Tuesday, February 28, 2012

Medical News - Not So New

Once again I have neglected my blog. At least I have an excuse. The wireless router on my computer has been acting up. Seems like I have no choice but to continue buying the latest technology, just to keep up.

Two interesting articles in the news. The first one is in regards to an MS drug that is responsible for 11 deaths due to heart failure.  I'll comment in the next paragraph. The other is about over diagnosis 

The  reasons I don't take any medications for my MS, except  medical marijuana, is due partly  to my concerns over side effects, but mainly because I don't believe they work.  

The drug mentioned in the article above is a perfect example of why.  The question I have about drugs for relapsing/ remitting MS (the type I have) is how can they say for certain any drug reduces  the number of relapses? Relapses are so random; I never know when I'll have one. Sure there are things that can bring on a relapse, such as  my recent  thyroid surgery, otherwise I can't really say for certain what brings them on nor can my doctor. So if there is no predictable way of determining how often I will have a relapse;  how  can I know for certain a drug is reducing them?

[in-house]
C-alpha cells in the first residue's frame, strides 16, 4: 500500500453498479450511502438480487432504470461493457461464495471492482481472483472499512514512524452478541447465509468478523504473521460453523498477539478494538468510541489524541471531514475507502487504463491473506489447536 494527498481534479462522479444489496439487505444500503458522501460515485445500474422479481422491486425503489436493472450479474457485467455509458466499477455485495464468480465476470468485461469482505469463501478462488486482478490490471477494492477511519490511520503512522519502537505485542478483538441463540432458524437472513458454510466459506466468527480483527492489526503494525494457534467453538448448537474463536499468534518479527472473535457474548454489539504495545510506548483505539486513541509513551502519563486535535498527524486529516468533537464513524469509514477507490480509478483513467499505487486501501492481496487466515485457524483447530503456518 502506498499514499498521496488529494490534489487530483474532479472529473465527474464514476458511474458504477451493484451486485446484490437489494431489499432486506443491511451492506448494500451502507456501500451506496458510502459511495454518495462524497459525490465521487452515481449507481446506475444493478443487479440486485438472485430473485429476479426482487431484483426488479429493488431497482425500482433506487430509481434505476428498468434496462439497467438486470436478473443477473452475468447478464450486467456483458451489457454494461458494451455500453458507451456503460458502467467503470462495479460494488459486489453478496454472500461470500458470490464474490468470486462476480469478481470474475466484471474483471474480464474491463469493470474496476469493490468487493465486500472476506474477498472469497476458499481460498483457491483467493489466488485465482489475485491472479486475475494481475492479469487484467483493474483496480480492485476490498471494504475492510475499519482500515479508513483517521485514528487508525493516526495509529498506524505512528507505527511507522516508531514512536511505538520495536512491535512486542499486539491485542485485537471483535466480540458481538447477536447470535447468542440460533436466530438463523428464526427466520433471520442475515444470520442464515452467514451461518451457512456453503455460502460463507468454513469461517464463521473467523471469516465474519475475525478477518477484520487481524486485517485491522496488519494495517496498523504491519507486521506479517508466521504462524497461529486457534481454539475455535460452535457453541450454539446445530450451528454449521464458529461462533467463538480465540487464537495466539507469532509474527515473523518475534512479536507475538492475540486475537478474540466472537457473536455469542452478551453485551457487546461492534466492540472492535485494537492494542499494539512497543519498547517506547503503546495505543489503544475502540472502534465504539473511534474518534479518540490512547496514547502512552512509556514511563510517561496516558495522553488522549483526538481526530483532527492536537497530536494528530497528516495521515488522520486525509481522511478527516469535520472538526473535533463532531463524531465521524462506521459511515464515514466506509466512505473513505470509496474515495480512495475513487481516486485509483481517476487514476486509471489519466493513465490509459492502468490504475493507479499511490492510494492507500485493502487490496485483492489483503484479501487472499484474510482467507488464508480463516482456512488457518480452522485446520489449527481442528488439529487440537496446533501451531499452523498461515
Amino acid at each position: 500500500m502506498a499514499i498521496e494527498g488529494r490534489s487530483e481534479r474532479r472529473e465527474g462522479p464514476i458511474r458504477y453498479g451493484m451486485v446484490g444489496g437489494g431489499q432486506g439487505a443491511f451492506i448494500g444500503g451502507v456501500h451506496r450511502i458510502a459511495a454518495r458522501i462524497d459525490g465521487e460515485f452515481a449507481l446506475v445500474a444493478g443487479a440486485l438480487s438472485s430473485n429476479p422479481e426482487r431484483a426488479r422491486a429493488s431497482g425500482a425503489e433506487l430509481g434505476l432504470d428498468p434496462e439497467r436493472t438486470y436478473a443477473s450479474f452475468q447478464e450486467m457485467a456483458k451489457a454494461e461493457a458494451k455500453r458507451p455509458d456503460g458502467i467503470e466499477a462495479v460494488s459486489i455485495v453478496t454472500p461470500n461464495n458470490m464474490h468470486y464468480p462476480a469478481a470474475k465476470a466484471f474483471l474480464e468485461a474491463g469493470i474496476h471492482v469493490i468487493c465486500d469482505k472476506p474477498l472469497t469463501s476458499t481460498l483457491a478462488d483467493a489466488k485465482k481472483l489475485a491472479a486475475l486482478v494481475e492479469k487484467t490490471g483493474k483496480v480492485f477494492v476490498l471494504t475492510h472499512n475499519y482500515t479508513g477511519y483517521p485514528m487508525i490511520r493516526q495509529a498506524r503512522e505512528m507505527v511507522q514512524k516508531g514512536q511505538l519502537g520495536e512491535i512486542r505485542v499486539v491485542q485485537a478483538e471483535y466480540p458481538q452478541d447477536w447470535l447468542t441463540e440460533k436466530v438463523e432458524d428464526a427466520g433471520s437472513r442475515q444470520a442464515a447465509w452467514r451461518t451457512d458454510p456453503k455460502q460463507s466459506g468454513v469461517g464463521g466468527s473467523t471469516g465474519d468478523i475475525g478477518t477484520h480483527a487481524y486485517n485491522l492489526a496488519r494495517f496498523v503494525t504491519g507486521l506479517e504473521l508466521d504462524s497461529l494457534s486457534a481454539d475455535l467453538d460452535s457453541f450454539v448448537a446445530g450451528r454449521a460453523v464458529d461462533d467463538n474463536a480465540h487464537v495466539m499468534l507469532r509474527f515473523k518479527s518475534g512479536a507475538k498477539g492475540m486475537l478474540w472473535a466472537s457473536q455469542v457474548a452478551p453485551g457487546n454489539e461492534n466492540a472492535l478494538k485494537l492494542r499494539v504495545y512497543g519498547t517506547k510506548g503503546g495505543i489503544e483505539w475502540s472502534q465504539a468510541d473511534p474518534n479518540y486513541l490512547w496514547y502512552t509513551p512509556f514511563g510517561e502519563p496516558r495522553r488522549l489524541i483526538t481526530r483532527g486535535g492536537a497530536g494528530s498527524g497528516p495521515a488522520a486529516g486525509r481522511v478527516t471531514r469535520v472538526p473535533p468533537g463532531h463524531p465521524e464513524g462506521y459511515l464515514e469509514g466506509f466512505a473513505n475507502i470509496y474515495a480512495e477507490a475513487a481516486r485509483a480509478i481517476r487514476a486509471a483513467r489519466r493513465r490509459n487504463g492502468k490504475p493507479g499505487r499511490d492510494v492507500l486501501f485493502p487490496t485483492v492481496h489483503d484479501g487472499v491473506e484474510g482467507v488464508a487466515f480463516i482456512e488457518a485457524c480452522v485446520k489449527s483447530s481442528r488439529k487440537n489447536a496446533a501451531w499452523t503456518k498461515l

The side effects of many MS drugs can be serious, even fatal. Is it really worth the risk of heart failure for me to take a drug that possibly doesn't  truly work?

Thanks. I'll stick to my vaporizer  and suck it up. No pun intended

As for over diagnosis I am one of those people who doesn't believe that early that early diagnosis saves lives and I  believe it can actually do more harm.  There seems to be more and more research to back that up.

I never have any regular tests done, with the exception of ones for MS, and that's only because of  job.

Yep! No mammograms, colonoscopies,  pap smears, diabetes tests and so on. My blood pressure  does get a regular check, only because that seems to be the routine no matter what doctor you see.

I know  people will say that it was thanks to tests that doctors were able to diagnose my MS.  Oh and what a crazy twisted path that was for years and years. And what good did it do me?  Every six months I go to the neurologist and when I leave I still have MS, there is no cure, and not much of anything  anybody can do about it.  Am I any better off?

When I retire I will never have another MRI or any other tests and I will avoid doctors as much as possible.  Yeah that's me; wild and reckless!